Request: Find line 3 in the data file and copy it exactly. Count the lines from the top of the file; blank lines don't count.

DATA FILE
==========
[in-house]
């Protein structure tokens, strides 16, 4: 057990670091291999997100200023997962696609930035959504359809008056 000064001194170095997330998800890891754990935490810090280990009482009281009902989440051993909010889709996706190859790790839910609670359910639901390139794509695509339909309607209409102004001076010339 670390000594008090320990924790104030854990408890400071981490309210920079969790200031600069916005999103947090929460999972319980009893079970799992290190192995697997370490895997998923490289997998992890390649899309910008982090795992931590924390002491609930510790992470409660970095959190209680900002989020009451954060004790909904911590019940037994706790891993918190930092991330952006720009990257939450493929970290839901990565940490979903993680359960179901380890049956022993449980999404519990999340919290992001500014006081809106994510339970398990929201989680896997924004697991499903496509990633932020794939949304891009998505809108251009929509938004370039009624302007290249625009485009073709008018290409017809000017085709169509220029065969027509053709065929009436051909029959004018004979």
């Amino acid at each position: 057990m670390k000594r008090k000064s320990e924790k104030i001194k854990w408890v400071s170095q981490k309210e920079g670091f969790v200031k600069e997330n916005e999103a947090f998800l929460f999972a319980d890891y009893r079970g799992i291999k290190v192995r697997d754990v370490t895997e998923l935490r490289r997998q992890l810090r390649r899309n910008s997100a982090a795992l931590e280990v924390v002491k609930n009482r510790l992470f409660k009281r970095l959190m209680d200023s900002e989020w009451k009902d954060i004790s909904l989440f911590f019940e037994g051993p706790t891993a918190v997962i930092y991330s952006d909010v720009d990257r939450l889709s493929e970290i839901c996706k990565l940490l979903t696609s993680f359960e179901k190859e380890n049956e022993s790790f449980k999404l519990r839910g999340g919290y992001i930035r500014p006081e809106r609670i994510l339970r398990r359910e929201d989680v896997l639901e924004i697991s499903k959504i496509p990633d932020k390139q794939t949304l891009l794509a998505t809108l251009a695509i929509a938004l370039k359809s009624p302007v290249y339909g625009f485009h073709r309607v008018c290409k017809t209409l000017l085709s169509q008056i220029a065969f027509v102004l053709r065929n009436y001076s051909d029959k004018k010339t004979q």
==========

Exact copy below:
């Amino acid at each position: 057990m670390k000594r008090k000064s320990e924790k104030i001194k854990w408890v400071s170095q981490k309210e920079g670091f969790v200031k600069e997330n916005e999103a947090f998800l929460f999972a319980d890891y009893r079970g799992i291999k290190v192995r697997d754990v370490t895997e998923l935490r490289r997998q992890l810090r390649r899309n910008s997100a982090a795992l931590e280990v924390v002491k609930n009482r510790l992470f409660k009281r970095l959190m209680d200023s900002e989020w009451k009902d954060i004790s909904l989440f911590f019940e037994g051993p706790t891993a918190v997962i930092y991330s952006d909010v720009d990257r939450l889709s493929e970290i839901c996706k990565l940490l979903t696609s993680f359960e179901k190859e380890n049956e022993s790790f449980k999404l519990r839910g999340g919290y992001i930035r500014p006081e809106r609670i994510l339970r398990r359910e929201d989680v896997l639901e924004i697991s499903k959504i496509p990633d932020k390139q794939t949304l891009l794509a998505t809108l251009a695509i929509a938004l370039k359809s009624p302007v290249y339909g625009f485009h073709r309607v008018c290409k017809t209409l000017l085709s169509q008056i220029a065969f027509v102004l053709r065929n009436y001076s051909d029959k004018k010339t004979q």